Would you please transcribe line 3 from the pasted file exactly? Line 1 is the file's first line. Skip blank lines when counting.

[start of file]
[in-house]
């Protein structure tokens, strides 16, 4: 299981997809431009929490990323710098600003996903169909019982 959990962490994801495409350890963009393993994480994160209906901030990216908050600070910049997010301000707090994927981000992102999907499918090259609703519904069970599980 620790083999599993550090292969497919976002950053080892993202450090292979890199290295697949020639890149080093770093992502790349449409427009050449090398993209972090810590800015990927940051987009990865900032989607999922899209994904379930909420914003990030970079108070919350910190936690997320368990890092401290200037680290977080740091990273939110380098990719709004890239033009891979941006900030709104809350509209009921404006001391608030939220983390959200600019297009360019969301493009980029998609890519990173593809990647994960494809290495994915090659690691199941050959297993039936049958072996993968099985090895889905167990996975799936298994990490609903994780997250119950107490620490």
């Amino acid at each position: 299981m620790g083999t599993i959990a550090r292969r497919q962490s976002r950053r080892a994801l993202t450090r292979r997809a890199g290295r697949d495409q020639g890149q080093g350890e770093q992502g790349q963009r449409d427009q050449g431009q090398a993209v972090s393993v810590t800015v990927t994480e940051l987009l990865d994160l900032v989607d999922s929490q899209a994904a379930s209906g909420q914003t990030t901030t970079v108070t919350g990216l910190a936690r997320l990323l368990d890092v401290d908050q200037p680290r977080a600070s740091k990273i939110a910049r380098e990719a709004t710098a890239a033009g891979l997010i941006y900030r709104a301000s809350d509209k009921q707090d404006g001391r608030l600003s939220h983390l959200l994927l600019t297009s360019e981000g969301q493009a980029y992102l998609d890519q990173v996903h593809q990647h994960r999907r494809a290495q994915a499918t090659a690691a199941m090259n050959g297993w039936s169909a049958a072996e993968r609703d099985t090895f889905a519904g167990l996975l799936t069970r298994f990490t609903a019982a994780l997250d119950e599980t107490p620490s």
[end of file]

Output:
């Amino acid at each position: 299981m620790g083999t599993i959990a550090r292969r497919q962490s976002r950053r080892a994801l993202t450090r292979r997809a890199g290295r697949d495409q020639g890149q080093g350890e770093q992502g790349q963009r449409d427009q050449g431009q090398a993209v972090s393993v810590t800015v990927t994480e940051l987009l990865d994160l900032v989607d999922s929490q899209a994904a379930s209906g909420q914003t990030t901030t970079v108070t919350g990216l910190a936690r997320l990323l368990d890092v401290d908050q200037p680290r977080a600070s740091k990273i939110a910049r380098e990719a709004t710098a890239a033009g891979l997010i941006y900030r709104a301000s809350d509209k009921q707090d404006g001391r608030l600003s939220h983390l959200l994927l600019t297009s360019e981000g969301q493009a980029y992102l998609d890519q990173v996903h593809q990647h994960r999907r494809a290495q994915a499918t090659a690691a199941m090259n050959g297993w039936s169909a049958a072996e993968r609703d099985t090895f889905a519904g167990l996975l799936t069970r298994f990490t609903a019982a994780l997250d119950e599980t107490p620490s």